Taking over someone's digital identity is not that difficult if you have access to that person's email account. A researcher conducted a "small experiment" to illustrate just how easy it is to seize control.
Before signing up for an online service, users have to provide a way to verify their identity, Lucas Lundgren of IOActive Labs wrote on the group's research blog. It doesn't matter if you are registering on a forum in order to see the answer to one particular question, and you will probably never visit the forum site again. You need a way for the service provider to contact you when you become a member, whether it's Gmail, Facebook, Twitter, online banking, or shopping. Odds are that you used your email address to verify your identity.
"There's a saying that all roads lead to Rome? Well, the big knot in this threat is – you guessed it – your email address," Lundgren wrote.
Lundgren's research project was simple. He tried breaking into various online accounts, either by searching on Google or using social engineering techniques, on six of his family and friends. There would be no need to brute force passwords, because he targeted the true "weakest link," the password reset mechanism. He succeeded with five of them. The only one he couldn't compromise had forgotten what she'd selected as the security question.
"That saved her," he noted.
In one instance, Lundgren was trying to get into a friend's Gmail account and found out the password reset link was being sent to a Hotmail account. He didn't know the address so he looked it up on Facebook. That was just a matter of setting up a fake profile using a photo of someone else his target already had as a Friend on Facebook. Once the fake profile was up, "almost identical to the girl," he sent a Friend request. Once the request was accepted, Lundgren was able to see the email address listed on the profile.
The secret question for Hotmail asked for the mother's maiden name, which had been posted at one point on Facebook. Once in Hotmail, he found the password reset email from Gmail. That easily, he'd gained access to his friend's two email accounts. Using the same methods gave him access to Facebook, and all the sites set up to login using Facebook, such as Flickr. That Gmail account also appeared to be tied to an iTunes account and an online electronics store.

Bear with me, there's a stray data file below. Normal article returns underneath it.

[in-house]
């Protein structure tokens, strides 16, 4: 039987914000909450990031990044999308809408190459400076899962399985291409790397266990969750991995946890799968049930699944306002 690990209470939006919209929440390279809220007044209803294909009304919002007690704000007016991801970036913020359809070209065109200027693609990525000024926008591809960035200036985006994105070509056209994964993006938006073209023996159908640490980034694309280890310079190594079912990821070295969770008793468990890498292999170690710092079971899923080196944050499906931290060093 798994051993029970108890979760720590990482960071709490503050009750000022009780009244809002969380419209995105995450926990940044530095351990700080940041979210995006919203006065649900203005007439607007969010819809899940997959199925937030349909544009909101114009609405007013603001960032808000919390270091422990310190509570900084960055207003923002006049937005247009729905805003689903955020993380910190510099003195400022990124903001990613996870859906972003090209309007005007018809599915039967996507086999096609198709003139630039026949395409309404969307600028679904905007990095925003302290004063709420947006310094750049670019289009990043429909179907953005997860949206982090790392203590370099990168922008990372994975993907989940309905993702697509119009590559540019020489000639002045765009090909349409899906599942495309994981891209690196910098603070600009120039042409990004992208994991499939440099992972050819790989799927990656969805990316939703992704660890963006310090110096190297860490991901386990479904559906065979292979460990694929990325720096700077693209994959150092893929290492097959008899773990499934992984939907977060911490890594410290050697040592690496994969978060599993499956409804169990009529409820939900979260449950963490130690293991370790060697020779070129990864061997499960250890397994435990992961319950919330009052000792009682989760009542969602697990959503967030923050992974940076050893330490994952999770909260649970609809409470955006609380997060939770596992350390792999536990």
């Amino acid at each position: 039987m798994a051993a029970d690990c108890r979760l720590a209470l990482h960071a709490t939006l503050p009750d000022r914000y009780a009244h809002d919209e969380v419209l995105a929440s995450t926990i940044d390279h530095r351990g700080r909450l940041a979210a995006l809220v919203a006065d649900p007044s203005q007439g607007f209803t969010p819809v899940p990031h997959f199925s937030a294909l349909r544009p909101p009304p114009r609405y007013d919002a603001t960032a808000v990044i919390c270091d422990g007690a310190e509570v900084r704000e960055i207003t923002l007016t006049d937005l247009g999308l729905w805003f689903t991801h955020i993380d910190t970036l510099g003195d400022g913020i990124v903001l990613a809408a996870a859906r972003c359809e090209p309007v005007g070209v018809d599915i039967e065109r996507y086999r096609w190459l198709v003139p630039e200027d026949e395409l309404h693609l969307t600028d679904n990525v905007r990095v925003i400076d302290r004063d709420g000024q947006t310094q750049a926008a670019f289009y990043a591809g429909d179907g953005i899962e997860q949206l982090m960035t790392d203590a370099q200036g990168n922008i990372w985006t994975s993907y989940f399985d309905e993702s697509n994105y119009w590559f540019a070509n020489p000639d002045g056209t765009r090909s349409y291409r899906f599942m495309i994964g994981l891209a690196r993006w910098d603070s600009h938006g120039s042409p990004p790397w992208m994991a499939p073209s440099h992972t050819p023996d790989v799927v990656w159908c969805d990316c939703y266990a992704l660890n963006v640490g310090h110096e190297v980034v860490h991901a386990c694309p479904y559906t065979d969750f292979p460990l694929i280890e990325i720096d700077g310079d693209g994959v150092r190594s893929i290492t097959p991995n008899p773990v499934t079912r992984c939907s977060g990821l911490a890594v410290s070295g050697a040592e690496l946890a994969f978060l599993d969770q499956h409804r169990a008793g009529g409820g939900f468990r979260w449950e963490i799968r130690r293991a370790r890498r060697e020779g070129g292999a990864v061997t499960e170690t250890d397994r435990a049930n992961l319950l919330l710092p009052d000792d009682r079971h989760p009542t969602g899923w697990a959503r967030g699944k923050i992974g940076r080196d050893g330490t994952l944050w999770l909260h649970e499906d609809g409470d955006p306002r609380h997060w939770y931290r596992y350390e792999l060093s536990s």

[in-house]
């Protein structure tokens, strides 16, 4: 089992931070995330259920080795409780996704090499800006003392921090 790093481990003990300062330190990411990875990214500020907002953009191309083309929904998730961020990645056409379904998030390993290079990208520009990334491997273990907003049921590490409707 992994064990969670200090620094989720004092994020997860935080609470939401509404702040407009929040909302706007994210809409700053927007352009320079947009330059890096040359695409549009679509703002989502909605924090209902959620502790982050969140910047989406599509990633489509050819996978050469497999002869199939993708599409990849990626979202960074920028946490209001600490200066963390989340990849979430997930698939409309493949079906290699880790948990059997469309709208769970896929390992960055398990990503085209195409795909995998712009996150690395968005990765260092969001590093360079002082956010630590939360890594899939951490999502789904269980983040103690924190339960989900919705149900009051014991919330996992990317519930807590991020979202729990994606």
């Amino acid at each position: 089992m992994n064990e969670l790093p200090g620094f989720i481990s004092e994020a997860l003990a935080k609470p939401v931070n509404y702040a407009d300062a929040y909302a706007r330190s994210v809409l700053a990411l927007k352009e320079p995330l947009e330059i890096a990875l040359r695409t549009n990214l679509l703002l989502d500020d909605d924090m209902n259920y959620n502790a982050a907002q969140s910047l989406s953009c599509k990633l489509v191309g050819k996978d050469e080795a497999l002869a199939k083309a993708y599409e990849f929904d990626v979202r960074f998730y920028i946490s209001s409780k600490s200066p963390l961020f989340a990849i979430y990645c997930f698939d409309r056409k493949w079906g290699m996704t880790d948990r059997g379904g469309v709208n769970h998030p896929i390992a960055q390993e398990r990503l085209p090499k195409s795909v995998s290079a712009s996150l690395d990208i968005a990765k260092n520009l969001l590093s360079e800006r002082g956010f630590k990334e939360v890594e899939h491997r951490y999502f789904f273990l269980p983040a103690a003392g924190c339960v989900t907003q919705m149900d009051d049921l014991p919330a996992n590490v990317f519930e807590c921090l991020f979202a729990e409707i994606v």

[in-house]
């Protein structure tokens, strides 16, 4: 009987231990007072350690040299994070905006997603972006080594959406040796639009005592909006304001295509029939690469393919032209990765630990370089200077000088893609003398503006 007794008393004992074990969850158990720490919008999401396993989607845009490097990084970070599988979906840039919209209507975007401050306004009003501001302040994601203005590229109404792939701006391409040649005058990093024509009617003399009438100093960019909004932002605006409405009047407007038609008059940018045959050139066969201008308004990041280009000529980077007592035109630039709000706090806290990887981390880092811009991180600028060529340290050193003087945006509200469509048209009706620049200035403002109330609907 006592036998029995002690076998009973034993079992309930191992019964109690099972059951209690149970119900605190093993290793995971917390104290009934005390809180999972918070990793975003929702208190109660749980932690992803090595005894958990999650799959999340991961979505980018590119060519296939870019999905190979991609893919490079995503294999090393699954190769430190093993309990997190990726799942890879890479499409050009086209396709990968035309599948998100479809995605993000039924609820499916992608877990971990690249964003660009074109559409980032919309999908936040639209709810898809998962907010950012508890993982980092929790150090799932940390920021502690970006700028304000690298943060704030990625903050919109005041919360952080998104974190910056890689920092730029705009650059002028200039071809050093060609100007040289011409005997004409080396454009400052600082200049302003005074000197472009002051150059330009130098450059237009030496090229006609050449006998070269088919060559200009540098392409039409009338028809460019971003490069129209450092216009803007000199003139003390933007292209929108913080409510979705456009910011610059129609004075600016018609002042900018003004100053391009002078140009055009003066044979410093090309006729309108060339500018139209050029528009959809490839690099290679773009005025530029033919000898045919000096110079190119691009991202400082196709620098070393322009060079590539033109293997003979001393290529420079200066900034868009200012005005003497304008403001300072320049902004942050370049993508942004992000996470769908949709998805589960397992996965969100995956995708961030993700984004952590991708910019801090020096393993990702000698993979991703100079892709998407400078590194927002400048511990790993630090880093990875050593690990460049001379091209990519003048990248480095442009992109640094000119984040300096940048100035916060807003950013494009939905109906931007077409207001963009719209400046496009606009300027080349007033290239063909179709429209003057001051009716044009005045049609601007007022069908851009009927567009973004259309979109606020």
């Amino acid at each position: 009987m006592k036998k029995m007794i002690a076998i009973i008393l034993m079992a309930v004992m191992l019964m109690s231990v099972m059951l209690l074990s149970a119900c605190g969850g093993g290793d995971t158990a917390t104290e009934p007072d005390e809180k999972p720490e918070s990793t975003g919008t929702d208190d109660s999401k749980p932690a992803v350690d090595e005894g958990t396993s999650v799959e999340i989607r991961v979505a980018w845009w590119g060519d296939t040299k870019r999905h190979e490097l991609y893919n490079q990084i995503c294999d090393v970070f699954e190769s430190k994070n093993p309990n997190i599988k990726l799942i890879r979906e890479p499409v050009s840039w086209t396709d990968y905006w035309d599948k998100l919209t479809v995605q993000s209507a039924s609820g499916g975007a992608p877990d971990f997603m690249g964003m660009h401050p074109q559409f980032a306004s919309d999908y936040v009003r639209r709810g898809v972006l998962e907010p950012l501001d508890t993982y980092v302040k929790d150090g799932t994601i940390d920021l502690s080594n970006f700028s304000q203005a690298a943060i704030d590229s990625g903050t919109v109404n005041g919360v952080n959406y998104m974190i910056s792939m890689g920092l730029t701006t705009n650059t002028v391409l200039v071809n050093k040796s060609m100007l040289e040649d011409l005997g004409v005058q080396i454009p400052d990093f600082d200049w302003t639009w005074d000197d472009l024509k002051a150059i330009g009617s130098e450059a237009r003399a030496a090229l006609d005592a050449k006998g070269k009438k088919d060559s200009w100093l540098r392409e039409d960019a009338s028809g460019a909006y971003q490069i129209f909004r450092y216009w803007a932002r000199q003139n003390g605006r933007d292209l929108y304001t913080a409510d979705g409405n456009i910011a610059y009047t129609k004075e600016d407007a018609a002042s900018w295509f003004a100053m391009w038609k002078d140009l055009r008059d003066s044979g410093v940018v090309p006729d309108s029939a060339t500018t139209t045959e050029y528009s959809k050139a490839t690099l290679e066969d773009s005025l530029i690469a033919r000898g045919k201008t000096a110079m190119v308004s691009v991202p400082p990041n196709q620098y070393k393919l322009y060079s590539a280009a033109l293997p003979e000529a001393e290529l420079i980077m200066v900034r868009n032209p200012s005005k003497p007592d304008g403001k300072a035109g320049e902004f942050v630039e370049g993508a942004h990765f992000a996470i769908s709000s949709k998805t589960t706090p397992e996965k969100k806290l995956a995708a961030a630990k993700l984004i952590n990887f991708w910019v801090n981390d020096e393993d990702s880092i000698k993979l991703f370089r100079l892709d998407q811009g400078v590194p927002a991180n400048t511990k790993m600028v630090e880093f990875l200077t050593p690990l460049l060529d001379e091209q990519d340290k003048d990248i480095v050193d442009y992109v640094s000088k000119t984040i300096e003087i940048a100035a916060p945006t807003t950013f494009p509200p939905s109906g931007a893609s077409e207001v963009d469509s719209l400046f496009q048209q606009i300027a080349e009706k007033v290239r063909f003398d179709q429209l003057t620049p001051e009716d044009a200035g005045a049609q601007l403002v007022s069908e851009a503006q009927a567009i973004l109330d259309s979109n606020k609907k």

Even if the user had selected a long and complex password that used numbers, mixed case, symbols, and no dictionary words, odds are, when prompted with the password recovery question, they provided a simple answer.
The way Lundgren was able to trace multiple accounts and services from a single account should sound familiar. Wired writer Mat Honan recently lost control over his iPhone, iCloud, and MacBook Air when someone used social engineering techniques on Apple and Amazon customer service to reset the passwords on his account.
Lundgren recommends creating an email account which has no login. He uses a particular email on his domain to register on forums and other sites. However, that address is set up on the domain as just a forwarding address to a real address, and not as a fully-fledged mailbox. Because there's no way to login, the attacker can't reset the password to that account to gain access to other services. Any password reset requests for various services are sent to the actual address by means of the email forwarder, but there's no way for the attacker to know what the final destination actually is. An attacker would also be unable to reset the password for that email forwarding address.
On a more basic level, think very carefully about what information you’re displaying on Facebook, and try not to reveal any juicy personal details such as your mother’s maiden name or similar. In terms of security, when it comes to social networks, the less personal data you display, the better. Also, you could simply treat any security question as a second password (just don’t forget that password).
"It's getting easier and easier to use just one source for authentication and that means if any link is weak, you jeopardise all your other accounts as well," Lundgren concluded, adding that if there are any work-related accounts or information in the mix, the employer is at risk, too.
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